It was a seasonable December morning, as we were graced with air temperatures in the low 40s and light winds out of the northwest that made the surface of the sea look oil slick calm. My clients were wise to the hype that fishing this time of year can be downright gangbusters, and because of that, they had high expectations of hooking into one striped bass after another. You see, we were in the peak of the striped bass migration, when these fish move past the central New Jersey coast on their way south. I assured them that this was the case and that this was the best and easiest time of year to catch good numbers of stripers on fly.
As we broke the inlet, I told them that the telltale sign of locating striped bass in numbers would be to spot wads of diving gulls and gannets. We would pull up on the action, take a cast, dump some line and take a few quick strips, and they would come tight with their rods candy-caned over the gunwales.
In December, scenarios like this make the coast of central New Jersey an attractive place to be for fly-fishers when many have already put their long rods away. Perhaps the approaching holiday season and family obligations, and cold weather that comes with them, keep folks off the water; however, those that remain on the water are always handsomely rewarded.
During the early winter, expect to find fish arriving from New England and see massive blitzes all day. Bass typically range in size from 24 to 36 inches, but keep in mind that it’s not uncommon to find yourself tethered to a 30-plus-pound fish. On fly, these bass are a blast to catch, and it is not impossible to have 100 fish days from the boat. This means that just about every cast produces a fish. You can literally have hundreds of bass right beneath your boat.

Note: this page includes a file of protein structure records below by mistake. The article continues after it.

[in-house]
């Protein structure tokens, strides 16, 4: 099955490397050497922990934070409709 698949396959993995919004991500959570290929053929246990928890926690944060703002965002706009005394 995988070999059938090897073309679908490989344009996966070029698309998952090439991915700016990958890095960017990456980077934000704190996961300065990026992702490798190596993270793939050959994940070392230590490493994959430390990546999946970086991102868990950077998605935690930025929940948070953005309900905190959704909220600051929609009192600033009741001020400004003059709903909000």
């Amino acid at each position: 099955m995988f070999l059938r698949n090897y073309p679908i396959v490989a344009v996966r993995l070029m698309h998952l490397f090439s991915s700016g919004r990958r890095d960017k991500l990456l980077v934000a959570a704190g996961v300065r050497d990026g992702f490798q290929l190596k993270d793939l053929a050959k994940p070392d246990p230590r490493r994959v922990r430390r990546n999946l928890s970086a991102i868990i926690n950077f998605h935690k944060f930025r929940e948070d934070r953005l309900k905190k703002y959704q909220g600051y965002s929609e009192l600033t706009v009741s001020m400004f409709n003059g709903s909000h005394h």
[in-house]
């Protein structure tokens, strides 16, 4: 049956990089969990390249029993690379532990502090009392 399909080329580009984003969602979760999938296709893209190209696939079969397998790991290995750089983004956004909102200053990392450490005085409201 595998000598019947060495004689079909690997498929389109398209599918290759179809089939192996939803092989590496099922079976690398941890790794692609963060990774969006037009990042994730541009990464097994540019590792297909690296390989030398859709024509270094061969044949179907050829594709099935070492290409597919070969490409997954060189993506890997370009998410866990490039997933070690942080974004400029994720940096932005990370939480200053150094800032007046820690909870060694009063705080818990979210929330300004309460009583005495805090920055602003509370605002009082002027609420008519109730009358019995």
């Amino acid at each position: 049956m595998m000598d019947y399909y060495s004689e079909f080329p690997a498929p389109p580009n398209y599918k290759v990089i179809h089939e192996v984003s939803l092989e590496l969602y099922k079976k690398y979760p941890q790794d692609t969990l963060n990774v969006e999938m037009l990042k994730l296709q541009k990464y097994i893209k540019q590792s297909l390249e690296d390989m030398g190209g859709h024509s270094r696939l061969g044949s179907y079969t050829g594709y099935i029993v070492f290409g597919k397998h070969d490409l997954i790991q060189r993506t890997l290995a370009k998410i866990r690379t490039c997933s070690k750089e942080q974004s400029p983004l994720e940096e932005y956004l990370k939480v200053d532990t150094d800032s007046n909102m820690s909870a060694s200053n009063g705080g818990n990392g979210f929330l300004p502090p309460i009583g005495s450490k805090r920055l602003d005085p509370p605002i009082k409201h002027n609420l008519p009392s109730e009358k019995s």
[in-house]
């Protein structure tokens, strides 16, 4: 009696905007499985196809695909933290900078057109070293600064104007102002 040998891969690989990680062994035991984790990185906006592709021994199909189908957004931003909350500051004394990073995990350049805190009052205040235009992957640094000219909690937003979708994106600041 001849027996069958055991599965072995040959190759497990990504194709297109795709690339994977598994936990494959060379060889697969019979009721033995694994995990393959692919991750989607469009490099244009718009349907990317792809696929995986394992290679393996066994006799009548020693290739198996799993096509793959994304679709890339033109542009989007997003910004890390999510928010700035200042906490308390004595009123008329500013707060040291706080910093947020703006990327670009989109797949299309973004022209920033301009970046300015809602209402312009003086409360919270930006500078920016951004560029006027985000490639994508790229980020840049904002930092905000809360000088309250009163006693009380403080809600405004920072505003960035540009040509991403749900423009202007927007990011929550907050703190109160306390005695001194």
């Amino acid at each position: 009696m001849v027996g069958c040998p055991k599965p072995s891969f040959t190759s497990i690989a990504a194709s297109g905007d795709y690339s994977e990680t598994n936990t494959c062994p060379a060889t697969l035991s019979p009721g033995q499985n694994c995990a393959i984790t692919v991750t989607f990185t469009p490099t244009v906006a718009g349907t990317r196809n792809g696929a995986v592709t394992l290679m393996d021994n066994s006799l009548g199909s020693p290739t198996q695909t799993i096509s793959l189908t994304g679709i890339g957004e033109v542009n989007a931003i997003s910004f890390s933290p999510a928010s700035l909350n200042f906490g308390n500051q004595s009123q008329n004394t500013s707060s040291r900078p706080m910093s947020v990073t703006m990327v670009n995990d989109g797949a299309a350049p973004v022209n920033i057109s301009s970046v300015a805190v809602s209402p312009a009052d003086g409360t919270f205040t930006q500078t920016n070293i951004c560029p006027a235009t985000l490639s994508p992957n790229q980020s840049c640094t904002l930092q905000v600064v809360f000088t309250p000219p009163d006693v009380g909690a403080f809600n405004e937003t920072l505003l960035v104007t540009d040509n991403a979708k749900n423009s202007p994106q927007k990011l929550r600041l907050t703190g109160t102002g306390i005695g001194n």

Since bass can be present over a wide vertical distribution, it will be to your advantage to carry as many pre-rigged rods with different line weights as you can. This way you can quickly grab the right tool for the right situation when you find the fish. You won’t have to worry about changing heads or spools on a boat that could very well be bouncing around. If you need an intermediate line or a quick sinker, it will be readily available.
Key Factors: Dropping Water Temperature and Baits
The actual migration period of striped bass in my guiding area begins in November. Dropping water temperatures are the key impetus to getting baits moving. This in turn stimulates stripers and bluefish to feed heavily as they prepare to migrate to their wintering grounds off of the Carolinas. Since both of these species are cold-blooded vertebrates, they will innately respond to temperature changes in their environment. Their metabolisms do not allow them the ability to maintain a homeostatic or steady internal body temperature. So dropping water temperatures will dictate and limit where and when they can be found and how they will feed.
Both of these species become very active in terms of their feeding behavior at the lower 10 degrees of their comfort range. This would be when water temperatures are dropping from 56 to 46 degrees. This temperature drop is predictable to a certain degree, barring any icy Arctic cold fronts that could come down out of Canada. I have kept water temperature logs for years, so I know the time frame of this event outside of my home port will be sandwiched between the second week of November through Christmas.
The prime temperature drop that I wait to see is when the water drops from 50 to 48 degrees. This is when the greatest concentration of striped bass are located in my guiding area.